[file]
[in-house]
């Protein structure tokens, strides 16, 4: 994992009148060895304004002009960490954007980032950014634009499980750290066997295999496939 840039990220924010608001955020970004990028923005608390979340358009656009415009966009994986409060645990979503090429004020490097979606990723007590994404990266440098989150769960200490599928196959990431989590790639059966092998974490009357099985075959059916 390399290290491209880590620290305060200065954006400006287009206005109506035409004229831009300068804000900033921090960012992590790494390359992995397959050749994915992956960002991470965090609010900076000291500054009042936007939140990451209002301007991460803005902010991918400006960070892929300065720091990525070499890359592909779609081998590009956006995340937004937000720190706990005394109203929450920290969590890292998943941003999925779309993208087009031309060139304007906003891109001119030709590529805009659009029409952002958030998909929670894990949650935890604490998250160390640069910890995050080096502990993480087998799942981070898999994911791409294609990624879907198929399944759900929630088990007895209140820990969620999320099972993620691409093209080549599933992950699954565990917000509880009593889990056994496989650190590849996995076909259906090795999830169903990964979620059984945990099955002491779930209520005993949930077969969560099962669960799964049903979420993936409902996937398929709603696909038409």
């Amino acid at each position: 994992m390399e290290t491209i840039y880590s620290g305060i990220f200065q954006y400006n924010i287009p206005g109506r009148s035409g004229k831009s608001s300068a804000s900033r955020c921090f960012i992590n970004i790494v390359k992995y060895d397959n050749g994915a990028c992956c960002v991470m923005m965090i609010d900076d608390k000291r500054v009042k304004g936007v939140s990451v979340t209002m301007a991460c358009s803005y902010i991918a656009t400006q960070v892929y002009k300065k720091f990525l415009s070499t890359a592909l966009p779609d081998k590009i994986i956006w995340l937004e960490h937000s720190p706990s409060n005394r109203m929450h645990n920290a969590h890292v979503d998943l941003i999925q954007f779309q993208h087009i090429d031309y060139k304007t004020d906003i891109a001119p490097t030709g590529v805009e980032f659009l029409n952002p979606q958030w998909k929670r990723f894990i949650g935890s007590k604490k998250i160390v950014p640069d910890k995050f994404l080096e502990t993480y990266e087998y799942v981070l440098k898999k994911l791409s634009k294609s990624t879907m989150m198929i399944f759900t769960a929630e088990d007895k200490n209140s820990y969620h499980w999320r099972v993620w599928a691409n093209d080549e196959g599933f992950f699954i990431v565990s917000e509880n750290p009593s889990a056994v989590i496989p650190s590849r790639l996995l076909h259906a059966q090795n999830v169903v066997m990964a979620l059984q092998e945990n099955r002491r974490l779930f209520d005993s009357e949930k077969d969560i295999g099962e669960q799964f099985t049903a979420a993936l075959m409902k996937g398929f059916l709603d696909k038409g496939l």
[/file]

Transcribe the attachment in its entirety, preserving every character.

[in-house]
């Protein structure tokens, strides 16, 4: 994992009148060895304004002009960490954007980032950014634009499980750290066997295999496939 840039990220924010608001955020970004990028923005608390979340358009656009415009966009994986409060645990979503090429004020490097979606990723007590994404990266440098989150769960200490599928196959990431989590790639059966092998974490009357099985075959059916 390399290290491209880590620290305060200065954006400006287009206005109506035409004229831009300068804000900033921090960012992590790494390359992995397959050749994915992956960002991470965090609010900076000291500054009042936007939140990451209002301007991460803005902010991918400006960070892929300065720091990525070499890359592909779609081998590009956006995340937004937000720190706990005394109203929450920290969590890292998943941003999925779309993208087009031309060139304007906003891109001119030709590529805009659009029409952002958030998909929670894990949650935890604490998250160390640069910890995050080096502990993480087998799942981070898999994911791409294609990624879907198929399944759900929630088990007895209140820990969620999320099972993620691409093209080549599933992950699954565990917000509880009593889990056994496989650190590849996995076909259906090795999830169903990964979620059984945990099955002491779930209520005993949930077969969560099962669960799964049903979420993936409902996937398929709603696909038409």
């Amino acid at each position: 994992m390399e290290t491209i840039y880590s620290g305060i990220f200065q954006y400006n924010i287009p206005g109506r009148s035409g004229k831009s608001s300068a804000s900033r955020c921090f960012i992590n970004i790494v390359k992995y060895d397959n050749g994915a990028c992956c960002v991470m923005m965090i609010d900076d608390k000291r500054v009042k304004g936007v939140s990451v979340t209002m301007a991460c358009s803005y902010i991918a656009t400006q960070v892929y002009k300065k720091f990525l415009s070499t890359a592909l966009p779609d081998k590009i994986i956006w995340l937004e960490h937000s720190p706990s409060n005394r109203m929450h645990n920290a969590h890292v979503d998943l941003i999925q954007f779309q993208h087009i090429d031309y060139k304007t004020d906003i891109a001119p490097t030709g590529v805009e980032f659009l029409n952002p979606q958030w998909k929670r990723f894990i949650g935890s007590k604490k998250i160390v950014p640069d910890k995050f994404l080096e502990t993480y990266e087998y799942v981070l440098k898999k994911l791409s634009k294609s990624t879907m989150m198929i399944f759900t769960a929630e088990d007895k200490n209140s820990y969620h499980w999320r099972v993620w599928a691409n093209d080549e196959g599933f992950f699954i990431v565990s917000e509880n750290p009593s889990a056994v989590i496989p650190s590849r790639l996995l076909h259906a059966q090795n999830v169903v066997m990964a979620l059984q092998e945990n099955r002491r974490l779930f209520d005993s009357e949930k077969d969560i295999g099962e669960q799964f099985t049903a979420a993936l075959m409902k996937g398929f059916l709603d696909k038409g496939l």